| Materials and Methods|| |
This study was done as a retrospective analysis of 18 cases of fractures of the femoral diaphysis, operated on by the senior author, between 2007 and 2012. The age group of the children varied between two to fifteen years. Three cases were operated between the age group of two and five years and 15 cases were between five and fifteen years. There was a bimodal distribution of cases between two and five years and nine and eleven years. All cases were operated within 48 hours in a closed manner. The cases were followed for a duration of two years, during which all the cases underwent routine implant removal about seven to eight months post injury.
| Surgical Technique|| |
Two retrograde titanium elastic nails were used in all pediatric femoral shaft fractures. A traction table with a 'C-arm' image intensifier was used for older children. In younger patients an ordinary operation table with a radiolucent top was used, especially in short oblique and comminuted fractures. A 1-2 cm longitudinal incision was made over the medial and lateral surface of the distal femur, starting 2 cm proximal to the distal femoral epiphyseal plate. The soft tissue was split down to the bone with a hemostat and the cortex was opened with a 3.2 drill bit, initially at a right angle and then at 10 degrees, inclined away from the distal femoral epiphysis. The nail diameter chosen was 40% of the narrowest canal diameter, determined preoperatively. Two nails of similar diameter in a symmetrical construct alignment, face to face with the maximum curvature of the fracture site, were used. The nails were put in a double 'C' construct to ensure a three-point fixation, so that early mobilization could be done with toe touching.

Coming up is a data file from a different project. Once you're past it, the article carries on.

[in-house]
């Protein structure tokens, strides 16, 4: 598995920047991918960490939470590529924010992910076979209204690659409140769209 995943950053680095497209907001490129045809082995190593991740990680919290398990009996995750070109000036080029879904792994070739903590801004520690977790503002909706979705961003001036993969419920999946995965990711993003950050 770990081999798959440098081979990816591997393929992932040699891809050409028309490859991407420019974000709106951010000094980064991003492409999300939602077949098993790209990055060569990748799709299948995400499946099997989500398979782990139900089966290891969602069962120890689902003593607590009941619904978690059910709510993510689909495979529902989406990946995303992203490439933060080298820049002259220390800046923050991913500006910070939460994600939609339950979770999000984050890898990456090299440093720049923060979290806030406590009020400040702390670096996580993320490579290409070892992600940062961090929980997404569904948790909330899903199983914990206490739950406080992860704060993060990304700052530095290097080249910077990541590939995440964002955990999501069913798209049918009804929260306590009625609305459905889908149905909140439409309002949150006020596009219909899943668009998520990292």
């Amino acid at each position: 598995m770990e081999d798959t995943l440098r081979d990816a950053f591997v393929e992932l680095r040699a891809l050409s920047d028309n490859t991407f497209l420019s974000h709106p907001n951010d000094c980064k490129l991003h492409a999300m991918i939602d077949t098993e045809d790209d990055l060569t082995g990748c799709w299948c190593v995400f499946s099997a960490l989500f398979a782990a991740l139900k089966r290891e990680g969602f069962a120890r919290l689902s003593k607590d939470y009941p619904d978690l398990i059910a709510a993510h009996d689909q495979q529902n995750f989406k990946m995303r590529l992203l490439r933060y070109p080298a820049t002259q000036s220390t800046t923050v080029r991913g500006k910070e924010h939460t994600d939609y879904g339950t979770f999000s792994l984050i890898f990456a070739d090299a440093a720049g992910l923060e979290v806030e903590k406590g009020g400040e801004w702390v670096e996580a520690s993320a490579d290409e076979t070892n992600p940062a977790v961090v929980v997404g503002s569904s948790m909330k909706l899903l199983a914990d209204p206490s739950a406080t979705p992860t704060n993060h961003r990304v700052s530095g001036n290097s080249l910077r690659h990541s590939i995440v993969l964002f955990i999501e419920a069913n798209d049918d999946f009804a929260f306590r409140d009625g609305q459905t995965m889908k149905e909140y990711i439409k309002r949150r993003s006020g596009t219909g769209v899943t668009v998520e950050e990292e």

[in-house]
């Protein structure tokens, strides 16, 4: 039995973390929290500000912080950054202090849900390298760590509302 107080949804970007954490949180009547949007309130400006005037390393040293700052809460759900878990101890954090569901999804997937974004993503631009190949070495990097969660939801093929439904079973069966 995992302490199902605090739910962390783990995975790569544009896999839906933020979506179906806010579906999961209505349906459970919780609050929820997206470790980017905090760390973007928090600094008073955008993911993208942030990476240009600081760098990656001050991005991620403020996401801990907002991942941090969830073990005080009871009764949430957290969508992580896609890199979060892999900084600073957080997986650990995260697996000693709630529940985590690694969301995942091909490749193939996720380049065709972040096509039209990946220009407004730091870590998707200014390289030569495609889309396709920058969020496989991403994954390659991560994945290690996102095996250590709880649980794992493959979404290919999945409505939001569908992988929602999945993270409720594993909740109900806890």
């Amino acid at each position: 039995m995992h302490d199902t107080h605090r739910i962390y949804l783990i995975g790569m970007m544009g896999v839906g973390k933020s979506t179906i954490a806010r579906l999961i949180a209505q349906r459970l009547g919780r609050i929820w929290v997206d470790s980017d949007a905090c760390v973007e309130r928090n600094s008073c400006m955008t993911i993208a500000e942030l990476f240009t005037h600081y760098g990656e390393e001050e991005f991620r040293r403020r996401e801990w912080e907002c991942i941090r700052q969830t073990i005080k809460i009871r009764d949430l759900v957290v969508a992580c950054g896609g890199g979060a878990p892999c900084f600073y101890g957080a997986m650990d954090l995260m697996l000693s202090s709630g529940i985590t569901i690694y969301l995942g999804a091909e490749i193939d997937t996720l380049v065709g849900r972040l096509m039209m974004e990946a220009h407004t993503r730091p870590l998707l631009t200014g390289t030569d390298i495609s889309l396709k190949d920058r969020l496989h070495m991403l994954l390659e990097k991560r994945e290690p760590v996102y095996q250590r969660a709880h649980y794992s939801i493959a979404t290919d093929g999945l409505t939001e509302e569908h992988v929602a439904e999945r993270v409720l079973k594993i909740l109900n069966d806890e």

Two elastic nails were pre-contoured and introduced with a T-handle by rotatory movements of the wrist or with a hammer, across the fracture site, under image control. The alignment and anatomic reduction, with proper attention to length and rotation, was confirmed by the image intensifier. The second nail was introduced from the opposite cortex up to the proximal fragment. Traction was released during crossing of second nail at the fracture site, to avoid any distraction. Care was taken to see that the nails did not cross the epiphyseal growth plate proximally and that both nails were at the same level proximally. Attention was given to avoid short nails. There is no danger with regard to the blood supply to the epiphysis. [Example: [Figure 1] and [Figure 2]
Postoperatively the patients were kept in bed with knee flexion and extension permitted. Full weight-bearing was permitted only on fracture union, between six and eight weeks.
|Figure 1: Preoperative radiographs of a nine-year-old boy with fracture of the femur, proximal one-third of the right femur, (a) postoperative follow-up radiograph of his thigh (b), AP and lateral views at 12 weeks after surgery showing union and excellent alignment (c).|
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|Figure 2: Preoperative radiographs of a four-year-old boy with oblique fracture of the femur middle one-third of the left femur, (a) postoperative follow-up radiograph of his thigh at 12 weeks after surgery showing union and excellent alignment (b).|
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| Results|| |
The fracture occurred in the upper third of the femoral shaft in three cases (16.6%), the middle third in eleven (61.1%), and the lower third in four (22.2%). There were nine transverse (50%), two short oblique (11.1%), three spiral (16.6%), and three butterfly (16.6%). All the fractures were treated with two titanium elastic nails. Nails of the same diameter were used in all the fractures. All 18 patients showed fracture union, with maintained limb length in 17 out of 18, and also full range of movement at the knee and hip joints.